It is undeniable that South Asia cannot afford another weaponry race among nations in the wake of recent frictional events between India and Pakistan under continued aggression of present Indian regime. After S-400 deal, India is moving towards the acquisition of multi-layered missile defence system. Pakistan’s Foreign Office has rightly expressed concerns over United States’ recent approval of Integrated Air Defence Weapon System IADWS sale to India. Surely such a deal would fuel the offensive posturing of India and is likely to disturb the strategic balance in South Asia, precisely putting Pakistan into another security dilemma. Additionally, the regional dynamics do not allow any offensive state to continue with acquisition of latest weaponry and bringing an asymmetry to already volatile region.
The proposed Integrated Air Defence Weapon System IADWS with an estimated cost of US $1.87 billion, is currently deployed around the Washington DC. It comprises of launchers, targeting and guidance systems, advanced medium-range air-to-air missile (AMRAAM) and Stinger missiles (shoulder-fired Man-Portable Air Defense System, which is relatively effective, lightweight, reusable launcher), 3D Sentinel radars, fire-distribution centers and command-and-control units. IADWS is the advanced form of National Advanced Surface to Air Missile System (NASAMS-II).
According to Delhi’s Air Defence Plan, the national capital is set to get a multi layered missile defence system similar to that of Washington. The NASAMS will form the innermost layer of the protection of Delhi, as per the proposed overall air defence plan of the national capital. The layer over the NASAMS will be formed by indigenous Aakash defence missile system with a 25-km range. The Russian S-400 systems, scheduled for delivery in the October 2020-April 2023 timeframe, will provide the second layer of protection. These are the highly automated and mobile S-400 systems, which will have missiles with interception ranges of 120, 200, 250 and 380 kms, backed by their associated battle-management system. It is followed by Barak-8 medium range surface-to-air missile systems, jointly developed by Israeli Aerospace Industries and Defence Research Development Organization (DRDO). The indigenous two-tier ballistic missile defence (BMD), comprising of advance air defence (AAD) and Prithvi air defence (PAD) interceptor missiles, system being developed by DRDO will be the outermost layer of Delhi’s missile shield.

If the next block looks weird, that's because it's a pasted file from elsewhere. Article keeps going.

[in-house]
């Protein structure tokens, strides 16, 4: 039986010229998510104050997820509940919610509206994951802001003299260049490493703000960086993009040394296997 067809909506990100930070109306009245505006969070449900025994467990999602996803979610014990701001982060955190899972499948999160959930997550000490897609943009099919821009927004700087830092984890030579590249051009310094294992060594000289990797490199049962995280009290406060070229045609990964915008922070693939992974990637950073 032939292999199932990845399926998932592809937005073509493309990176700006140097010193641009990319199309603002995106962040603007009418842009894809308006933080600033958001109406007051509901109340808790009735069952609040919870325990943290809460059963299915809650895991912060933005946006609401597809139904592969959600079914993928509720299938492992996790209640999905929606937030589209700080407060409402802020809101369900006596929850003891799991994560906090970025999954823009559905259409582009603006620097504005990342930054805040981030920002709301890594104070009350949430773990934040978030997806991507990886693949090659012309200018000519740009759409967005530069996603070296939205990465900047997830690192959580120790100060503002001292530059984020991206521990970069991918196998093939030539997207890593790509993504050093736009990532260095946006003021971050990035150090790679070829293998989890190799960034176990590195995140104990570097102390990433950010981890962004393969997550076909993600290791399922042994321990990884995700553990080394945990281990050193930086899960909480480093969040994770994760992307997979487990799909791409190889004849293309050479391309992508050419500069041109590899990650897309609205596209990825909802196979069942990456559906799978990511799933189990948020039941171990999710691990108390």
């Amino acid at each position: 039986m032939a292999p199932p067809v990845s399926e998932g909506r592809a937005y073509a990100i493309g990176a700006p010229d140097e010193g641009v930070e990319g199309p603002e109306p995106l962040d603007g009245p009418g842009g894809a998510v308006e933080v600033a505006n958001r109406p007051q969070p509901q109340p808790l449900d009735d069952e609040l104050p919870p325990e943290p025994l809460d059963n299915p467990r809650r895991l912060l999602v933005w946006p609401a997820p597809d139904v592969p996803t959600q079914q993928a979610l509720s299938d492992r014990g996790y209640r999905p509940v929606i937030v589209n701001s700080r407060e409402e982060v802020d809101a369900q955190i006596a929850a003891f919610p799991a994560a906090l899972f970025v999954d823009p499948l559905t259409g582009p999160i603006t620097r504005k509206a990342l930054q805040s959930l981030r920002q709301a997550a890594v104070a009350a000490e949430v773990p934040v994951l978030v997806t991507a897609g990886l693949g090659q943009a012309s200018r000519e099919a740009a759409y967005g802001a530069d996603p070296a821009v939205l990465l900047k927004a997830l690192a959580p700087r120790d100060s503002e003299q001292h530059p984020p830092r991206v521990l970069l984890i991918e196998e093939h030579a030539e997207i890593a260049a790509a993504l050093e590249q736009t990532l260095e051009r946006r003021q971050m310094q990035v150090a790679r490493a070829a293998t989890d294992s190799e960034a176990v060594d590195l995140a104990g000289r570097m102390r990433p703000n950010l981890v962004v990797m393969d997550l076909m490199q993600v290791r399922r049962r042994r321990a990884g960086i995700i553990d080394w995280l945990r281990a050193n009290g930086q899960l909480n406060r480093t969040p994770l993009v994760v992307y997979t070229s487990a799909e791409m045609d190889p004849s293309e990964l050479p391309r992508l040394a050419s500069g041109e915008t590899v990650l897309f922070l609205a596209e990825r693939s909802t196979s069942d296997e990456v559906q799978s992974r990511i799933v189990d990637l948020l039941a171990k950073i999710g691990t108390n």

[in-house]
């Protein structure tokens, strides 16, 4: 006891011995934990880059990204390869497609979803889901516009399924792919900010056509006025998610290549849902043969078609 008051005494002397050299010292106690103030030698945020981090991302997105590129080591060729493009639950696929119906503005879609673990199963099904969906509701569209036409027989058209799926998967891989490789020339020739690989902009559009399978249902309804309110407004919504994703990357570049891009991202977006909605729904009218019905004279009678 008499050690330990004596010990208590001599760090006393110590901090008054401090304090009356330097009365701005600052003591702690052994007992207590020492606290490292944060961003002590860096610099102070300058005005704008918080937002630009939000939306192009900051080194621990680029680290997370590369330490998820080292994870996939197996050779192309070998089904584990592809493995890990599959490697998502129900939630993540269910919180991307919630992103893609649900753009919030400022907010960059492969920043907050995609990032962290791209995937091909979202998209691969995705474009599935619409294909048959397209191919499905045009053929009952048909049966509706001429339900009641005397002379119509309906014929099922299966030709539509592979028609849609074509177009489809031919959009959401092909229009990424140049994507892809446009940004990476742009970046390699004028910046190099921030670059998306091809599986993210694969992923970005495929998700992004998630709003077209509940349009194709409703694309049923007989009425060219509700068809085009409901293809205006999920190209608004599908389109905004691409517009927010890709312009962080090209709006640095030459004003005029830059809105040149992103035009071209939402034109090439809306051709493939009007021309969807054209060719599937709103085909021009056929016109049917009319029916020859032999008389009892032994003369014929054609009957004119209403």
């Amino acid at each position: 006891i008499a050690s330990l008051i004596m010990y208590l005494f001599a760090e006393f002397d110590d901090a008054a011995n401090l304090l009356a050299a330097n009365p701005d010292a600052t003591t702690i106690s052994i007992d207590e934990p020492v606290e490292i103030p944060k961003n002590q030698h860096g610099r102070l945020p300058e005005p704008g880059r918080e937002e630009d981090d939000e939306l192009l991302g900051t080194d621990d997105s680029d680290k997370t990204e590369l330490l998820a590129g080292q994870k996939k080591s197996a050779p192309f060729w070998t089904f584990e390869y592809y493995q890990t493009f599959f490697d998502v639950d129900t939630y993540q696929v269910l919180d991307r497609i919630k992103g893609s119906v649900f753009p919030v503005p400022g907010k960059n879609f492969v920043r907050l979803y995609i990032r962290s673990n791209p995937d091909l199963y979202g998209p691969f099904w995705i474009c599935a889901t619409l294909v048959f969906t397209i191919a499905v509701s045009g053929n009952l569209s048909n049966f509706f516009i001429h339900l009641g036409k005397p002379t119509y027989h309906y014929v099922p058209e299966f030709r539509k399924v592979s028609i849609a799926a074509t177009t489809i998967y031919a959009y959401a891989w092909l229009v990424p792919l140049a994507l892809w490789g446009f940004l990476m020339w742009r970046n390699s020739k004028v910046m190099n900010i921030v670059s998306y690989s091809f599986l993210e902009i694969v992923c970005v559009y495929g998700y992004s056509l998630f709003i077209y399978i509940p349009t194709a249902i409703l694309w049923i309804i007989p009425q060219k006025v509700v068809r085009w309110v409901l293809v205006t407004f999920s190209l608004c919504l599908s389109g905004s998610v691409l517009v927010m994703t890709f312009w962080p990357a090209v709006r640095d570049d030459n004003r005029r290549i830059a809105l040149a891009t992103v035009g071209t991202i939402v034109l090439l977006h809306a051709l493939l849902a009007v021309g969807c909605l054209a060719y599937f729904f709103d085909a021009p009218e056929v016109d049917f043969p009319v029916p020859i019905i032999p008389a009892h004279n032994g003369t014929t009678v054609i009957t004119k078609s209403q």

Sale of such sophisticated weapon system to India carries serious implications for Pakistan and will bring repercussions for the whole region. Beside cross border conventional and sub-conventional attacks lately, Indian political and military leadership has repeatedly threatened Pakistan with an intent to be more aggressive in the strategic and cyber domains. Acquisition of IADWS signals the future intensity of airspace violation by India as was done in the recent past (Balakot airstrikes). Pakistan’s foreign office also expressed its concern and warned the international community of possible false flag operation by India to divert attention from its real-time state-sponsored terrorism.
Rather than ensuring peace and stability, the air defence weapon system sale to India shows US’ unwillingness to keep the regional equilibrium intact. In complete disregard to this concern, both the US and India obstinately proclaim that the latter one intends using such defense articles and services to modernize its armed forces, and to expand its existing air defense architecture to counter threats posed by air attack. Nonetheless, it will strengthen the US-India strategic partnership. In other words, despite Indian government’s blatant aggression and adventurism, the US stands unconvinced of India’s potential to drag the region into a confrontational future. Furthermore, the major powers’ continued defense support to India indicates deliberate neglect of regional peace. With enhanced air defense capability, firstly India puts Pakistan under pressure of acquiring equitable technology. Secondly, with such advancement India is likely to become more belligerent towards its rival states which would increase the chances of warfighting that could eventually cross the threshold.
To prevent further destabilization of the region, Pakistan proposed a discussion on a strategic restraint regime for South Asia which includes the proposal to avoid the induction of weapons contributing towards lowering of nuclear threshold. With normalizing strategy and prompt resolve, Pakistan has responsibly prevented an escalation in the region despite Indian provocations. It is now international community’s responsibility to carry out an in-depth analysis of regional dynamics and trace frictional events between the two nuclear weapon states. Furthermore, major powers with their rational and responsible approach must ensure regional stability via unbiased and stabilizing initiatives which would encourage both parties to avoid escalation.
*The author is a Research Associate at the Strategic Vision Institute (SVI), a non-partisan think tank based out of Islamabad, Pakistan.